Home Archived October 29, 2018
(i)

South Florida Information Access (SOFIA)


publications > paper > PP 1011 > ecosystems > coastal ecosystems


Ecosystems of south Florida

Coastal ecosystems

Home
Preface
Synopsis
History of the Study
Regional System
Ecosystems
- Freshwater
and Terrestrial
> Coastal
  -  Sandy beaches
  -  Mangroves & salt marshes
  -  Estuaries & bays
  -  FL. reef tract
- Man-dominated
Hydrologic Systems
Final Word
References
Appendices
PDF version
The south Florida coastline can be divided into four ecological areas: sandy beaches, mangroves and salt marshes, shallow bays, and the Florida reef tract. These areas blend from one to another. Mangroves and sand extend from the shoreline into the bays, and the bay-bottom grass beds spread out past the Florida Keys onto the reef tract.

Water is the medium that links the coastal ecosystems. Saltwater from offshore currents moves over the reef tract, through the bays and mangroves, and back offshore carrying physical and biological products from one coastal environment to another. Freshwater, moving overland from the mainland through the mangroves, into the bays, and out to sea, transports terrestrial products to marine habitats. Where moving water acquires sufficiently different characteristics, it supports different plant and animal communities.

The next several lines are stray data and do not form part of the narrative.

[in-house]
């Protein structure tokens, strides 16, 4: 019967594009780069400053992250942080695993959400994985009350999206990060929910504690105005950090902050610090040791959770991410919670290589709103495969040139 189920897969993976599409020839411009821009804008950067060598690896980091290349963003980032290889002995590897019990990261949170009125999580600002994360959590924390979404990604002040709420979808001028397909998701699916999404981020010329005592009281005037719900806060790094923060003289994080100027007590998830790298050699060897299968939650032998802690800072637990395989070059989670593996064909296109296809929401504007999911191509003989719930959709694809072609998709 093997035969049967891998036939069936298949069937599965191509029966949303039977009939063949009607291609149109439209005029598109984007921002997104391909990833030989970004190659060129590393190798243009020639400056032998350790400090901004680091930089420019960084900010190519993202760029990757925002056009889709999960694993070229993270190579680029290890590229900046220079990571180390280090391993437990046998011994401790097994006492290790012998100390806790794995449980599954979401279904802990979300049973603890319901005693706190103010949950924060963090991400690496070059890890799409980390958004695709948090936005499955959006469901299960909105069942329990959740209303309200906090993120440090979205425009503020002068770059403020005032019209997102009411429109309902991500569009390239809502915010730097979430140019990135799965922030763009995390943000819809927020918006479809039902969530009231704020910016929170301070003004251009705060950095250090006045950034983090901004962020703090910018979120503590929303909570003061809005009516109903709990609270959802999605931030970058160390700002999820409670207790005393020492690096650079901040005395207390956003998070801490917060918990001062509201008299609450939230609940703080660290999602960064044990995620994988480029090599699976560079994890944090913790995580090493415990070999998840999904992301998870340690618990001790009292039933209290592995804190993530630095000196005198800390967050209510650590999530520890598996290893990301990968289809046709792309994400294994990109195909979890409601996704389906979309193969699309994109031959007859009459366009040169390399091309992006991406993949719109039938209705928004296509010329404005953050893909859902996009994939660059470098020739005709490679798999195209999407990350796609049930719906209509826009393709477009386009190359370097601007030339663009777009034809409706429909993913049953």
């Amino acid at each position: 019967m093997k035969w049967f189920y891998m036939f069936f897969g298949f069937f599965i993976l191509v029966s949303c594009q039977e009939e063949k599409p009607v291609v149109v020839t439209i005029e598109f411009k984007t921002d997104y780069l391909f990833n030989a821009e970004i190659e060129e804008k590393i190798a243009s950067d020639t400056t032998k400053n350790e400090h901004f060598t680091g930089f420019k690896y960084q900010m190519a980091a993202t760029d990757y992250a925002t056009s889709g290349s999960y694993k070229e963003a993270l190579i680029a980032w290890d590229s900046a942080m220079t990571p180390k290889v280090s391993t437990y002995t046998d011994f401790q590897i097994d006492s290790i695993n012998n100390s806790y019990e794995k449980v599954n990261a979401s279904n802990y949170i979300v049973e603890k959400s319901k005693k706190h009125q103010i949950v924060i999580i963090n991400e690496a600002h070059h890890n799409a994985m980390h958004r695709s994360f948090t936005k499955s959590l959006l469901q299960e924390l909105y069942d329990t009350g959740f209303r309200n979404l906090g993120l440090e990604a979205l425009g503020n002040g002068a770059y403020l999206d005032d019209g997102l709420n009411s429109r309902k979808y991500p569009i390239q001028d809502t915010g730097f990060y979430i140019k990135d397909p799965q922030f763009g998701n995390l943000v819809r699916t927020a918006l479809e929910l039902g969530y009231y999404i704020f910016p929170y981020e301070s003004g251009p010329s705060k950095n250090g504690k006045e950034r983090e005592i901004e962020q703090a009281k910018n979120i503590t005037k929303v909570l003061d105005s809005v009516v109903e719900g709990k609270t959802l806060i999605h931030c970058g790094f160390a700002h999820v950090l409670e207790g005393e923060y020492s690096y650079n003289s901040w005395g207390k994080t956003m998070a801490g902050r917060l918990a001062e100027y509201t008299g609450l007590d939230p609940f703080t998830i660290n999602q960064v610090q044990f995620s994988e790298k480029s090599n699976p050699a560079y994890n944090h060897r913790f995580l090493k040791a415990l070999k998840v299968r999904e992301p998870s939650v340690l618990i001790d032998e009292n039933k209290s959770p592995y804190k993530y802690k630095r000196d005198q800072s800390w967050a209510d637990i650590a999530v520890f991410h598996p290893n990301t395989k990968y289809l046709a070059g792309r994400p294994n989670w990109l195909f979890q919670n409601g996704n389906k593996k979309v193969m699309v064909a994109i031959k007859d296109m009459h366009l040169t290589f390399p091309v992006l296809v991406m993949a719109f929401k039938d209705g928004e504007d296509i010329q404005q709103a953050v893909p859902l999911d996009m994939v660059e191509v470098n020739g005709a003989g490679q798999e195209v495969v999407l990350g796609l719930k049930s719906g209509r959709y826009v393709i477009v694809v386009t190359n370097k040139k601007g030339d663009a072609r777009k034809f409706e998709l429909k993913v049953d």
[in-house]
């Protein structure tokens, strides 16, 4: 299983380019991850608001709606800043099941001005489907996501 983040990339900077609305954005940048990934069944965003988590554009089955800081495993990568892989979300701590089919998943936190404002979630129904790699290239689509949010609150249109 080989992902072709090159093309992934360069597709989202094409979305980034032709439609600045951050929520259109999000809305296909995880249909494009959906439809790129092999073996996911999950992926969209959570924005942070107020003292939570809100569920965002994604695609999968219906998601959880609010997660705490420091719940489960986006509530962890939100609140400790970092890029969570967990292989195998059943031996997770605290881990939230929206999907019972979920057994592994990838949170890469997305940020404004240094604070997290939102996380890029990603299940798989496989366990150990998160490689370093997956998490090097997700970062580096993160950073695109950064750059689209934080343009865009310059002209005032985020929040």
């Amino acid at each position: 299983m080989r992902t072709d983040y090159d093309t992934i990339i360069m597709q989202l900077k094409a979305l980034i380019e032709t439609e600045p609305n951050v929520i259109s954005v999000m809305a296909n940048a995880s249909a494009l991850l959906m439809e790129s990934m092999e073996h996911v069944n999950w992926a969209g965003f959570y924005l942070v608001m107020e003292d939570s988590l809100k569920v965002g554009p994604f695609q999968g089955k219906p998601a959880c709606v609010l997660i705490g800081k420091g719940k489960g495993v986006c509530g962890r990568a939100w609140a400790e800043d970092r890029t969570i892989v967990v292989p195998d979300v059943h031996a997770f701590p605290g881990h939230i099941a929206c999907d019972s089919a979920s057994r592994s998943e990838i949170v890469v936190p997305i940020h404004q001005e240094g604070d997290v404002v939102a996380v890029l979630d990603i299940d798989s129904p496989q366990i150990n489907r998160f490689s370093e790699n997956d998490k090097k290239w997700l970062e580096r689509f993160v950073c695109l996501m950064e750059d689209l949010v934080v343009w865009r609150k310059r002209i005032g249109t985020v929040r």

The Florida Current, moving around the tip of Florida and continuing northward as the Gulf Stream, provides clean, warm, saline water to the coastal area, water that helps produce the conditions required for coral formation and that supports a diverse tropical marine flora and fauna. In addition, the Florida Current transports and distributes juvenile fish and invertebrates, as plankton, to coastal water.

Tidal currents flush oceanic water in and out of the bays, mixing it with freshwater from rains and terrestrial runoff. The sediments and shallowness of the bays encourage the growth of extensive marine grass beds. These grass beds are highly diverse and productive habitats adapted to some fluctuation in salinity and temperature. The bays themselves derive some of their nourishment from the mangrove and salt marshes and tidal flushing and terrestrial runoff.

Any major change in the coastal environment will have an effect throughout the coastal ecosystem. Diminishing nutrient production in one part of the system will show up as less biological production in another part, and disturbed sediments are often redistributed, smothering a distant habitat. In addition, alteration of freshwater runoff changes the distribution of coastal salinity.

< Previous: Palmetto and dry prairies | Next: Sandy beaches >




| Disclaimer | Privacy Statement | Accessibility |

U.S. Department of the Interior, U.S. Geological Survey
This page is: http://sofia.usgs.gov/publications/papers/pp1011/coastalecosys.html
Comments and suggestions? Contact: Heather Henkel - Webmaster
Last updated: 04 September, 2013 @ 02:04 PM (KP)